Hermes and the Infant Dionyos was made later than the Spear Bearer, and as such it shows a change to a more human, naturalistic style from the idealism shown in the earlier work. This tendency characterizes the change from High Classical to Late Classical Greek art. Yet both statues feature idealized human beauty, and both use contrapposto, counterbalanced, poses.
The Hermes sculpture shows Hermes holding the baby Dionyos cradled in the crook of his left arm. He looks gently upon the infant. The right arm, now broken off, would have held a bunch of grapes (as it does in other examples). Although these are both gods, their humanity is stressed along with the affectionate relationship of a man taking care of a child.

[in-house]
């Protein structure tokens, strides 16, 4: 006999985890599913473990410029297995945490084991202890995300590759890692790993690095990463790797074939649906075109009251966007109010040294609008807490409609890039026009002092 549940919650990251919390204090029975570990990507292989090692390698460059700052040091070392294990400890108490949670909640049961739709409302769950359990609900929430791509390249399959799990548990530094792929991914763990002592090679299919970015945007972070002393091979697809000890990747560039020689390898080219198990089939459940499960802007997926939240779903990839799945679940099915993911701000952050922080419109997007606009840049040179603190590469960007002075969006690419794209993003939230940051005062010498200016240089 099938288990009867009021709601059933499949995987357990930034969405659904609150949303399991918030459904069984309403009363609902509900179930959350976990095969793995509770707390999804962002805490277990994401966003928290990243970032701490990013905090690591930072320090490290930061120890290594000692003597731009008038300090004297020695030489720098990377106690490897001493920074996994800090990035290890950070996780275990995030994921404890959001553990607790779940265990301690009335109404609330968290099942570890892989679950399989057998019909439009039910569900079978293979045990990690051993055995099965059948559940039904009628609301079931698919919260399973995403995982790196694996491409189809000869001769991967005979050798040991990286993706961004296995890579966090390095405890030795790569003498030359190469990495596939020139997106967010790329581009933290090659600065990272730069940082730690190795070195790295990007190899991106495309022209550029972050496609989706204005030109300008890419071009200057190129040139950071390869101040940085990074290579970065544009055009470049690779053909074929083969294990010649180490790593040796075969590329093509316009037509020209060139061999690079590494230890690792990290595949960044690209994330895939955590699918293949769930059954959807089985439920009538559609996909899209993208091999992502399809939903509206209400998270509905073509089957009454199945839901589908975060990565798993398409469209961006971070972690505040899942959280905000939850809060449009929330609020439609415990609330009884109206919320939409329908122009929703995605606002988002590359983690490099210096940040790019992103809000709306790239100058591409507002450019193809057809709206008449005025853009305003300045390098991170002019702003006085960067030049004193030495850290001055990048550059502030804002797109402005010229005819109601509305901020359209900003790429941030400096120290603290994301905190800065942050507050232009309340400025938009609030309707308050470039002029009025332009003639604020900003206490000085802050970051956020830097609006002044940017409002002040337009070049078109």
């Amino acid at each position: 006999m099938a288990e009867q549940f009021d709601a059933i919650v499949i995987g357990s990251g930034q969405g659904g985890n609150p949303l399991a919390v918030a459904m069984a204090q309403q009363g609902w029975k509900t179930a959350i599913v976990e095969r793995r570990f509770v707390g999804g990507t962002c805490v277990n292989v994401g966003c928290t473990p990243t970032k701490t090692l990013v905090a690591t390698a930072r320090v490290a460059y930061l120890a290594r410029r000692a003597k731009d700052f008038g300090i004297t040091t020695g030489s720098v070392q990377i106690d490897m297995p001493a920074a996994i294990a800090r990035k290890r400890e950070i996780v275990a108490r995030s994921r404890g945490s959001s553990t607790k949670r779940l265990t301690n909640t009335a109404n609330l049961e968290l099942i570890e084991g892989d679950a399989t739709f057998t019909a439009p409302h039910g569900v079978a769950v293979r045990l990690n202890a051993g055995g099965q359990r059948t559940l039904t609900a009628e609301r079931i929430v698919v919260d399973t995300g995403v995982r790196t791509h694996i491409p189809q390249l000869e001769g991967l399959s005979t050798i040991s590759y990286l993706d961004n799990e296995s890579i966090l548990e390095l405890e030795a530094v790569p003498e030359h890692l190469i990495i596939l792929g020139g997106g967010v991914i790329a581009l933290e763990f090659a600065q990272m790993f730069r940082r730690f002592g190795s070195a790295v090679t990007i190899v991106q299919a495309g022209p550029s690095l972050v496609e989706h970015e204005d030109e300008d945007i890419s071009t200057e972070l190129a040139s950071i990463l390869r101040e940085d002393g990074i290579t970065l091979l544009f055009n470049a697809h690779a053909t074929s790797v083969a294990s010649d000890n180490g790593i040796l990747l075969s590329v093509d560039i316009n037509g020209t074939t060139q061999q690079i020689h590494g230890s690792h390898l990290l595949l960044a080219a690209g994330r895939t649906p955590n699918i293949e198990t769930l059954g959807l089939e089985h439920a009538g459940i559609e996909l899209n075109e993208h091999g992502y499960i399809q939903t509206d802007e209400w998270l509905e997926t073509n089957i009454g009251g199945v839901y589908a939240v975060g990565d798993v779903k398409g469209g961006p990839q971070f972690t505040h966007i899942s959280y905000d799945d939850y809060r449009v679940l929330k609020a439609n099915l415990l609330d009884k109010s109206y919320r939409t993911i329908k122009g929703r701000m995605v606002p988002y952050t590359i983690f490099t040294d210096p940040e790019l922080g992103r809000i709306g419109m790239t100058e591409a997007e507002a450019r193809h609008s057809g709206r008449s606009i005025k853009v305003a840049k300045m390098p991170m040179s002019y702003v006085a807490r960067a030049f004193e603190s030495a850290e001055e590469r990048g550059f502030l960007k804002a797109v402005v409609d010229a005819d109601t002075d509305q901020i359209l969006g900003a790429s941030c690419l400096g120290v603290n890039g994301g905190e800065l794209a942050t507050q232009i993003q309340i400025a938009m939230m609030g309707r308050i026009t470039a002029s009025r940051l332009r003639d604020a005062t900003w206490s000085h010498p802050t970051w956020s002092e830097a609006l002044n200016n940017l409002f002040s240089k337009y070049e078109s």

The Spear Bearer, in contrast, shows an idealized, perfect man, standing alone. He seems to be walking, caught in mid-stride. This statue demonstrates symmetry as well as contrapposto. The proportions of the symmetria scheme are in evidence, with the shoulders and hips balancing each other. In his perfection, he is not humanized the way Hermes is.